Edith (Politylo) Karcheski was born in Milwaukee on Nov. 28, 1922, to John and Margaret Politylo.
Soon after, the small family moved to Chicago, where Edith was a student at Assumption BVM School. Staying in school and being attentive was a struggle due to hearing loss due to contracting Scarlett Fever when she was younger. Building a relationship with family and friends and being more involved in the household trumped an extended education. Her mother became ill and needed extra help and Edith gladly provided the help for her mother, her best friend until the time of her mother’s death in October 1961.
Having ample accessibility to schoolyards and playgrounds, Edith became astute in tennis and softball. Spending time caring for her mother, raising herself somewhat and becoming an athlete she developed a healthy sense of confidence and humor, this never waned in her lifetime.
Through a young man, Louis Golat, her intended date, she met his friend Ed Karcheski. Her preference was Ed, and the courtship began and they married in 1941 and remained in the mostly Polish neighborhoods of Southside Chicago. They had their first child Margaret. Soon Ed joined the armed forces doing what he needed to do in his WWII effort.
After his return, Ed and Edith began to grow their family from just the three of them to and an additional four. In the early 1960s, Edith and the family moved to Stevens Point and eventually to a farm in rural Town of Carson.
She worked in the cafeteria at Woolworth,’s first as a dishwasher then moving on to food preparation, most notably the icebox cheesecake. She then stayed in restaurant work, adding Cozy Kitchen and Hot Fish Shop to her resume all the while meeting people, making wisecracks and building friendships. When Sentry built the new headquarters building on the North Point Dr. she acquired a job working in the custodial staff until she suffered a back injury.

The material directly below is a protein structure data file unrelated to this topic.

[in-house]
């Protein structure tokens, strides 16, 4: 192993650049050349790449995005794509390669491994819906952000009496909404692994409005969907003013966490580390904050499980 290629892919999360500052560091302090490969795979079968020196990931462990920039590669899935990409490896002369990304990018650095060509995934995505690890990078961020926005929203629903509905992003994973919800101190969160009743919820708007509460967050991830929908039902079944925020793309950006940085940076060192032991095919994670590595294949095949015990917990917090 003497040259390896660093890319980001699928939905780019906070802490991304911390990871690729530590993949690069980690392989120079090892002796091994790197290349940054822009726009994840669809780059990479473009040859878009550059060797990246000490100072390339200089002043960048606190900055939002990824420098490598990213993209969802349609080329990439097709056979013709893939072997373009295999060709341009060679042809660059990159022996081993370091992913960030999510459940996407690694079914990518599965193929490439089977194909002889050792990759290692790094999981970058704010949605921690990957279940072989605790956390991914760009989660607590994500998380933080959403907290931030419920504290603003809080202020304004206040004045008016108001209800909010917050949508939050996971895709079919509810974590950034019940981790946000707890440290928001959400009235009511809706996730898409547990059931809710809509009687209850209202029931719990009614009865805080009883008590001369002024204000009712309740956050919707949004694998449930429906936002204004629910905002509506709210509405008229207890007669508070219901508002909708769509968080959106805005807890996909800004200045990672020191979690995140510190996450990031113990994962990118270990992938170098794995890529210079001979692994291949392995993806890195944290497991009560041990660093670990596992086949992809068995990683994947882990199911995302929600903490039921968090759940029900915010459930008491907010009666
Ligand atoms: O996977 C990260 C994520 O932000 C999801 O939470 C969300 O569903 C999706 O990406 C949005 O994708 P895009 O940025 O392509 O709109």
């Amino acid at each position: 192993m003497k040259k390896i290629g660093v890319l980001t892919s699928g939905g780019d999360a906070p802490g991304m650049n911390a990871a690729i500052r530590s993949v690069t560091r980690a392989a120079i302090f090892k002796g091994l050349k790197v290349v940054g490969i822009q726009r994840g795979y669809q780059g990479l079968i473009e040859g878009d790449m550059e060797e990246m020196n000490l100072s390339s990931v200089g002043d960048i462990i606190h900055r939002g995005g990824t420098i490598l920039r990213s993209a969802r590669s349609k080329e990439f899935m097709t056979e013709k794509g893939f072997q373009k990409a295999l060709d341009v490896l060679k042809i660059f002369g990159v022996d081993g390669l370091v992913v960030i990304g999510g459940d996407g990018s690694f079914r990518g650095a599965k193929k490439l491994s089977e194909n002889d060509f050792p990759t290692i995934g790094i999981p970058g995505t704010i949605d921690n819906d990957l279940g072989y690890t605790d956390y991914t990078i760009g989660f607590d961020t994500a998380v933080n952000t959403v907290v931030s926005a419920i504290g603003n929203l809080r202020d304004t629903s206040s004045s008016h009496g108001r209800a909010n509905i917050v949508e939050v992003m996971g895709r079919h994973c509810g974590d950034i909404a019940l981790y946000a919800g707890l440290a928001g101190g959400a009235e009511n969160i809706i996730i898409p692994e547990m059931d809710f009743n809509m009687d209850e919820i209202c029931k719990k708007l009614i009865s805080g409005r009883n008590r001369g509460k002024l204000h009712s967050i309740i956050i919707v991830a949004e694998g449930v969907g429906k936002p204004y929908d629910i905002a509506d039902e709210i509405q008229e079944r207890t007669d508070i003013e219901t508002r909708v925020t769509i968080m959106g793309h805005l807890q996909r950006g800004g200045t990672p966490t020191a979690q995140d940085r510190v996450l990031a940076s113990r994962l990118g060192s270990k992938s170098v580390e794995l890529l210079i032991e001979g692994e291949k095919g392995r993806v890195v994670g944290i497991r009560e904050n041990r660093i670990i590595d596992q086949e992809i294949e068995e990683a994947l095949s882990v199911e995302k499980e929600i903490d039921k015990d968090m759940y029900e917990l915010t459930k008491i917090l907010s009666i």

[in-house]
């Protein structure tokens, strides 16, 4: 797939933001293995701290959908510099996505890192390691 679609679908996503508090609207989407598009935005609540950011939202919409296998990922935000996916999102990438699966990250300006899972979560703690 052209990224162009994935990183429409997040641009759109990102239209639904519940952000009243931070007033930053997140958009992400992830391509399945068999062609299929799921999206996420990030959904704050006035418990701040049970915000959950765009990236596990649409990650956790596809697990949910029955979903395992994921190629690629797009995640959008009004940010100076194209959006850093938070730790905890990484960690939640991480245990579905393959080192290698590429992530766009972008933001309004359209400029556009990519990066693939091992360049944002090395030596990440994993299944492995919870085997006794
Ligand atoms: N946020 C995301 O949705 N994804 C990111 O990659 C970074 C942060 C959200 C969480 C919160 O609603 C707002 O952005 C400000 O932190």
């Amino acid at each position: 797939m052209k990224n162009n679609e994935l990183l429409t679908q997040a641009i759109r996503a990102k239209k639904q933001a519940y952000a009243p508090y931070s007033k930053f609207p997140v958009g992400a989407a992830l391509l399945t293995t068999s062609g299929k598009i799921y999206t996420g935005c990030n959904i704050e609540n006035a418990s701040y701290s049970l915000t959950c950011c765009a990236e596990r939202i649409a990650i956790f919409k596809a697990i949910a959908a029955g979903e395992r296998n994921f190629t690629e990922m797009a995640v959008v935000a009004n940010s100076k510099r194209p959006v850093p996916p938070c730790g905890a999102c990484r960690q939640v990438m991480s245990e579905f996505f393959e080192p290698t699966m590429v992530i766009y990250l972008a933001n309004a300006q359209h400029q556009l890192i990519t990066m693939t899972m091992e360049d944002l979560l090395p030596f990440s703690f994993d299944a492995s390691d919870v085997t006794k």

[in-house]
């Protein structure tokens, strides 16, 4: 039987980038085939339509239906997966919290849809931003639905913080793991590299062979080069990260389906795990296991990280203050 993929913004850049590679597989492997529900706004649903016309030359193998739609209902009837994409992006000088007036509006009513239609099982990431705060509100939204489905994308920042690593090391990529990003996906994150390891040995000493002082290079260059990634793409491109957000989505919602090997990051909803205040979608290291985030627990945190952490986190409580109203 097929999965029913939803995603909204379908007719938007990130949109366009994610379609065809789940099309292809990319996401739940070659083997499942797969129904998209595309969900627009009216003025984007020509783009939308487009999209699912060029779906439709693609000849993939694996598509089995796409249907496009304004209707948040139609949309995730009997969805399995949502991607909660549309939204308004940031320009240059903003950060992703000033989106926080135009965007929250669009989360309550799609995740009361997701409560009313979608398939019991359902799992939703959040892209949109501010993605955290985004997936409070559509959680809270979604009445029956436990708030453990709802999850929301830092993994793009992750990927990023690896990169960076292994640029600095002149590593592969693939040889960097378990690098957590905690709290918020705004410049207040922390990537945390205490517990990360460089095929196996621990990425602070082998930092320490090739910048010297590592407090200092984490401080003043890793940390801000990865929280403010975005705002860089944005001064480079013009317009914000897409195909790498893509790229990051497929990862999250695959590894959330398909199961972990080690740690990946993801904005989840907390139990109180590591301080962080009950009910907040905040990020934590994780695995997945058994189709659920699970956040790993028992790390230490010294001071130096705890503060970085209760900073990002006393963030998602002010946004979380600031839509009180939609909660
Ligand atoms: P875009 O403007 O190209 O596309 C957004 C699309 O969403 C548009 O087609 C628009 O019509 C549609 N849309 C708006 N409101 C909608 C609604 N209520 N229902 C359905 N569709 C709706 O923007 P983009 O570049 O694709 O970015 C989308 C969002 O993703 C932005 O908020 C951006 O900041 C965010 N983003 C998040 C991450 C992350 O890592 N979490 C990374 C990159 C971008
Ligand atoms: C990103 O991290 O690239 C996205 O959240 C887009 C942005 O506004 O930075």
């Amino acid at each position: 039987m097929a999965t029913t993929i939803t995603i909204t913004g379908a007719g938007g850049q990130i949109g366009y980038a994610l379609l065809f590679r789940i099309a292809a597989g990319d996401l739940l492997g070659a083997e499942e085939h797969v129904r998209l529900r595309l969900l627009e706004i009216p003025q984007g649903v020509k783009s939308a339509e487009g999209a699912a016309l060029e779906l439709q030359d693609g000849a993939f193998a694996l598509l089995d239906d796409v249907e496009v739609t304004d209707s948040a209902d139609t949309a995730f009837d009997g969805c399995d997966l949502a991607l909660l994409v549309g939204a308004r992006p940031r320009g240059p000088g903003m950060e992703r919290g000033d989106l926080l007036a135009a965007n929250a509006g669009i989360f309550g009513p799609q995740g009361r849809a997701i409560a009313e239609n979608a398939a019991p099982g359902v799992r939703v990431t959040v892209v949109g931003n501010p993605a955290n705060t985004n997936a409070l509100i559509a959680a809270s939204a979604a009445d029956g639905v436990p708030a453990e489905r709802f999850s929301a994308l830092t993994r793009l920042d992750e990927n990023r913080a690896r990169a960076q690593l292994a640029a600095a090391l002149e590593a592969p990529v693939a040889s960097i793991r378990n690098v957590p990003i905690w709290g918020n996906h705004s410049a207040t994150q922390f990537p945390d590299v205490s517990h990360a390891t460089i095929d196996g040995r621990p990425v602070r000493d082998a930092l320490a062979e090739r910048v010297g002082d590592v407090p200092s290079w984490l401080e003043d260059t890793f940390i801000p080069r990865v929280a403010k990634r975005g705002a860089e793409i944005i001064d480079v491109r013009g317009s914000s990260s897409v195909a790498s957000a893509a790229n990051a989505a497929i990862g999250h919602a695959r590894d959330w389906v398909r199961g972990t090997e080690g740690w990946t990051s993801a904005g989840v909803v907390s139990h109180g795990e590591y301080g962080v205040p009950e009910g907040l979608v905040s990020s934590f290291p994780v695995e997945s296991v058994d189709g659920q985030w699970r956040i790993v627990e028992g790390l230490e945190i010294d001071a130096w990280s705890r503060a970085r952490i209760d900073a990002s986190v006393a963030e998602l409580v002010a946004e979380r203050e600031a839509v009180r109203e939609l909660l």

Edith developed a love of sheep, but that is not where the animal count stopped. The city girl became a farmer, loving animals, gardens, canning, freezing and everything else that was thrown at her. Edith never lost a step, she learned and stayed aware of refusing to grow old as others seem to do. She never aged in her mind or her heart.
Ed and Edith had traveled with a carload of kids to Tacoma, Wash. to visit friends, making regular visits to Chicago and to Ed’s army reunions. She flew for the first time when a friend bought them tickets to Hawaii to visit.
Edith was never known for her culinary skills, but somewhere along the line she picked up baking and perfected making pies becoming the “pie lady” and returned to Cozy Kitchen sharing her mad pie skills with Terry and Lois. Outside of this, she was making cheesecakes, pirogues, ponczkis, golumpki, adding to making sauerkraut and polish sausage with Ed.
Not to be limited when her daughter opened the Mission Coffee House, Edith was the “pie lady” there sharing the deliciousness with a new group of customers. She became well known by the clientele many decades her junior bringing laughter to all with her wit and no-holds-barred attitude. She attended many parties and gatherings with this crowd of her juniors, and stayed at her daughter’s wedding reception from 11 a.m. until 11 p.m., never slowing down and meeting with everyone. She made Facebook friends with many of her daughter Cathy’s friends of all ages on her iPad that she used for communication and playing solitaire.
Edith will be remembered for all of this and more, as the saying goes, a life lived well and lived a good life.
Edith is preceded in death by her husband Edward; sisters-in-law and brothers-in-law. She is survived by her sister Lorraine; her children, Margaret (John) Leggero, Phillip (Kathy) Karcheski, Christopher (Hattie) Karcheski, Cindy (Jim) Friauf and Catherine (Stephanie Stokes) Karcheski; nine grandchildren; 16 great-grandchildren; two great-great-grandchildren; and many nephews and nieces.
A gathering of friends and family will be held Friday, March 8 at Ainsworth Hall Chapel, King Veterans Home at 10 a.m. followed by a celebration of Edith’s life.
For online condolences please visit www.pisarskifuneralhome.com.